The pinnacle of top-shelf brands are highly desirable machines, sometimes with waiting lists stretching months or years.
But those same brands also have more affordable models, each leveraging the image created by the flagship but at a more affordable price.
Some nail the brief, perfectly encapsulating the flavour and character of those more expensive models at a more affordable price point.
Exclusivity is guaranteed with Ferrari because the brand carefully manages how many cars it builds, ensuring demand is hotter than supply.
Besides, at $398,888 even the entry-level Portofino will not appeal to everyone.
Stepping in for the California, the Portofino has big expectations.
The formula is the same – 2+2 folding hard top powered by a twin-turbo V8 – but the execution is sharper, starting with the design.
The Portofino's lines and sculpted curves team with a long bonnet and classic proportions for a seductive look. Roof down, it's better.
The 3.9-litre V8 is a detuned version of the heart of the 488, although "detuned" is a relative term, because there's a full 441kW and 760Nm to play with.
Where the Portofino loses marks is the sound – it drones at low revs and never has the raucous roar of naturally aspirated Ferraris.
Despite having more seats and more metal than the sports cars that define the brand, the Macan is far more affordable.
In the case of the regular Macan (there are others, including the S and Turbo) it's a $80,110 proposition. Bargain.
For that you get the same svelte body as other Macans, as well as the superb dynamics that make it one of the most engaging SUVs on the planet.
A grip on the competition
It's not about to upset a 911 in the bends, but the Macan hangs on tenaciously and benefits from excellent balance, in part courtesy of the rear-biased all-wheel drive system.
But if you're one who believes the engine is the heart of a sports car you may be disappointed in the base Macan.
Its 2.0-litre four-cylinder turbo is borrowed from parent company Volkswagen. There's 185kW and 375Nm for decent performance; 0-100km/h takes 6.7 seconds.
Just not as Porsche-like as some may expect.
Anyone who's driven an E36 M3 or E39 M5 will understand the joys of BMW's M cars.
Yes, the new ones are faster, but the rawness and engagement of those older machines set a high benchmark some would argue hasn't been passed.
Or, at least, it hadn't been until the M2.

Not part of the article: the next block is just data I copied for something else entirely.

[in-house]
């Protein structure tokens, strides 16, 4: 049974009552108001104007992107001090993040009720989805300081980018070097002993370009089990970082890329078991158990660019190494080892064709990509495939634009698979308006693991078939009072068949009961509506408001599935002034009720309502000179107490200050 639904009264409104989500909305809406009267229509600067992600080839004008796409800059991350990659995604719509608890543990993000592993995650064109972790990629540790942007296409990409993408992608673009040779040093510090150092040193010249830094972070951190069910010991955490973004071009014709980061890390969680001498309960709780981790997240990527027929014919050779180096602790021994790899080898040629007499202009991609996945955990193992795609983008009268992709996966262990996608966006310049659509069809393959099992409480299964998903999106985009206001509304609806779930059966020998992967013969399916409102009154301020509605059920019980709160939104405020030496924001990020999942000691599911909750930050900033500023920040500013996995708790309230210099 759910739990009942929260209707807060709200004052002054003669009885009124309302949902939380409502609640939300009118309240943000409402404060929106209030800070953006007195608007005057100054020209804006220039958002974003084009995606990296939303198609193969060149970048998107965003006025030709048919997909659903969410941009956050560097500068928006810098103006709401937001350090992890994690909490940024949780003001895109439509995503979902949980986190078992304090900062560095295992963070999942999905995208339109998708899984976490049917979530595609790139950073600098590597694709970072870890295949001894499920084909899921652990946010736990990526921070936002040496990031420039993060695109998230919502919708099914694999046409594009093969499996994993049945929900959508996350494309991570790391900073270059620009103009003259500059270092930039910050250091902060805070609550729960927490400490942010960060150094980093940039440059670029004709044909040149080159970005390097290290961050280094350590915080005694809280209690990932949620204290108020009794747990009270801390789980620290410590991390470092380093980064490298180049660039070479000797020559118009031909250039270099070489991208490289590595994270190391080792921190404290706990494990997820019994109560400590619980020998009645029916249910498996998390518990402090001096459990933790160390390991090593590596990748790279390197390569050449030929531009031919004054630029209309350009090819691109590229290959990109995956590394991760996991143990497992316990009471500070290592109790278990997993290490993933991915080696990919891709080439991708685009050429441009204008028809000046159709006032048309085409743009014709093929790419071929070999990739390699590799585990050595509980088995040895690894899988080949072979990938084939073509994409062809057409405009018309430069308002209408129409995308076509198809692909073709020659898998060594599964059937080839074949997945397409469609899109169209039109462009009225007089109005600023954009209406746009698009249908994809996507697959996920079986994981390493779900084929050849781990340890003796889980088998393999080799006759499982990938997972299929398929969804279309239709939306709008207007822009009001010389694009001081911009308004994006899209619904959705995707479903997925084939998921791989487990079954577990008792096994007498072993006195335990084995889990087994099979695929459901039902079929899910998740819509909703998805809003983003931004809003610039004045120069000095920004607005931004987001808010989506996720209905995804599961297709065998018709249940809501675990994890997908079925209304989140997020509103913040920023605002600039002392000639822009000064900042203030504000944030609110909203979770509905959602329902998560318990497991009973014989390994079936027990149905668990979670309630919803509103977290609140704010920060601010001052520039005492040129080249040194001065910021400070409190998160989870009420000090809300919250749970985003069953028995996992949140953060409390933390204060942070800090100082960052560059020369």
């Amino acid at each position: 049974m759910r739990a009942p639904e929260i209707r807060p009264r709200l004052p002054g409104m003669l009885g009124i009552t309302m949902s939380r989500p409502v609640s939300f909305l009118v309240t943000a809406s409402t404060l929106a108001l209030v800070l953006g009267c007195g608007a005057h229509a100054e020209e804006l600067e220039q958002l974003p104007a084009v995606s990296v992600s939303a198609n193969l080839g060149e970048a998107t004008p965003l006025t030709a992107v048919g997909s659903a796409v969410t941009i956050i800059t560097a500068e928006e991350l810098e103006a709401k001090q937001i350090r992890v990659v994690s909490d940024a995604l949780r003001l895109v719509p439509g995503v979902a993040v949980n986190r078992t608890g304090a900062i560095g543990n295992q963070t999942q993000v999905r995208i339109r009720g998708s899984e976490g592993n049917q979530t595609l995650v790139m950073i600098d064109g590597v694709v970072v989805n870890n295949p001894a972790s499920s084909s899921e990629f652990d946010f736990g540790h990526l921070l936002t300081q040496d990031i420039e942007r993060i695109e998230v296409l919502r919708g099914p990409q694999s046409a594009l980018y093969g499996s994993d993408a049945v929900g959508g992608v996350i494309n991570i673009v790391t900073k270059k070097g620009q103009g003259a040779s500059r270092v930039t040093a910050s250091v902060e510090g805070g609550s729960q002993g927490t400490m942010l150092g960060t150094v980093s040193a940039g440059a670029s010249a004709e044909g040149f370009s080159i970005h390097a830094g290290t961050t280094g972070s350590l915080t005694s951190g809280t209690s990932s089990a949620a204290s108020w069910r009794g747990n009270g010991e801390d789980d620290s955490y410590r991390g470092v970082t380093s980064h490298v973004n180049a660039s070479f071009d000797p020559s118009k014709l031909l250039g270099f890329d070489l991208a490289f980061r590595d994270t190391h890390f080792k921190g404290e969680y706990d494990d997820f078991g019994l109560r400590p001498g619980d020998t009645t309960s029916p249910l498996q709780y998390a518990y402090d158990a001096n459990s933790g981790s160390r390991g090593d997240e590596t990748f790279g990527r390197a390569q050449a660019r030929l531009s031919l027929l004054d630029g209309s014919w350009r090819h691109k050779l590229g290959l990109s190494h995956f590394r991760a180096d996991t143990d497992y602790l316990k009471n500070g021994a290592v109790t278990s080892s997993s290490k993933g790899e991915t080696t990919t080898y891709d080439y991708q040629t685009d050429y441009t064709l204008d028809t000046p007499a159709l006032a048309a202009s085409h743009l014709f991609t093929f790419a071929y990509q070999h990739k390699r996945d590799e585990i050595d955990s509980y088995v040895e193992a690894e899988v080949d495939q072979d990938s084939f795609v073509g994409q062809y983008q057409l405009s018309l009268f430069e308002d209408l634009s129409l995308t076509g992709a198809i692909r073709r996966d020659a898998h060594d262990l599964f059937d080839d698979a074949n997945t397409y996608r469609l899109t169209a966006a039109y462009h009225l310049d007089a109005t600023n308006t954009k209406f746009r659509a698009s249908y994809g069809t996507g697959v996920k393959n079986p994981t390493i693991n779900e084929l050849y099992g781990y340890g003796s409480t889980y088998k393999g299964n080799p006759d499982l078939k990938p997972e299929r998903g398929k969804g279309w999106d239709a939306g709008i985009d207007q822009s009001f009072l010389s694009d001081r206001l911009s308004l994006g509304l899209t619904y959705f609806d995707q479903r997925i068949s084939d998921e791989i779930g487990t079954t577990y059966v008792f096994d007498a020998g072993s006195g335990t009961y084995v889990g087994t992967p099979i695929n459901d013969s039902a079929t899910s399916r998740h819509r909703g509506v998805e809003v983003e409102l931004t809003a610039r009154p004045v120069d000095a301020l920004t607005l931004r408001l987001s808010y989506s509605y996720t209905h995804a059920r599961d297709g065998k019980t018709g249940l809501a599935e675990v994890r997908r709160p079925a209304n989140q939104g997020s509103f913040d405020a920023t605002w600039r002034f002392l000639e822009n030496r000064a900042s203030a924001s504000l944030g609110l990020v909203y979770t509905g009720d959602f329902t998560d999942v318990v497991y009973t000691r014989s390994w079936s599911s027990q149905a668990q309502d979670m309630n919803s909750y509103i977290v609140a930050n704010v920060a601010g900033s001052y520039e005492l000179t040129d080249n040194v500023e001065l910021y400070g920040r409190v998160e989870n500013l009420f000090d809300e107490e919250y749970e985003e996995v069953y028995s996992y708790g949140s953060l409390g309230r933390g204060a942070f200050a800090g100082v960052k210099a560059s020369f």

Priced from $93,300 it's the most affordable way to get into a genuine M car, but it lacks nothing for excitement and pace.
A sportier finish
Using a detuned version of the 3.0-litre six-cylinder turbo from the M3 and M4, the M2 still has plenty in the way of go – and it's delivered in that luscious, linear way typical of the M breed.
The 272kW and 465Nm teamed with the seven-speed auto gets the baby Bimmer to 100km/h in 4.3 seconds.
Throw in sensational rear-drive dynamics – the M2 is 80mm wider than regular 2-Series coupes to accommodate a wider track and larger tyres – and it makes for a thoroughly engaging sports car.
The AMG legend has been built on loud V8s.
But the performance division of Mercedes-Benz has successfully expanded to include highly desirable four- and six-cylinders.
But the most affordable way to park a new AMG in your driveway is the A45, which utilises the hatchback body of the A-Class (a new model arrives soon) but adds more fire in the form of a 2.0-litre four-cylinder turbo.
Top end details
There's a full 280kW to play with, and it's delivered in a fiery rush of revs.
While it lacks some low-rev oomph – get the turbo huffing and there's 475Nm - the A45 makes up for it with a peaky and punchy top end.
Initial acceleration is helped by the launch control system and slick-shifting seven-speed twin-clutch auto transmission driving through all four wheels, enough to blast to 100km/h in 4.2 seconds.
Lexus RC F
The RC F as the most affordable F performance Lexus in a sporadic range.
At $138,100 it's not cheap, although you do get proper sports car looks courtesy of the daring two-door design with aggressive headlights and distinctive lines flowing from the trademark grille.
Inside, too, are some quality materials and body hugging seats, as well as a superb 17-speaker Mark Levinson sound system. Shame about the clumsy touchpad for the infotainment system, though.
The lion's roar
In a world of turbochargers, the RC F's 5.0-litre engine sticks to a proven formula of natural aspiration – and it sounds better for it.
At low revs it's muted and well behaved, but keep your foot planted and rev it harder and there's one of the most glorious V8 roars you'll hear this side of Mount Panorama.
Performance is only adequate, in part because what the engine boasts in character it lacks in low-rev pull; sure, there's 530Nm, but it doesn't arrive until 4800rpm, by which time you may as well carry on to the 351kW power peak way up at 7100rpm.
Not such a bad thing given the sound emanating from up front.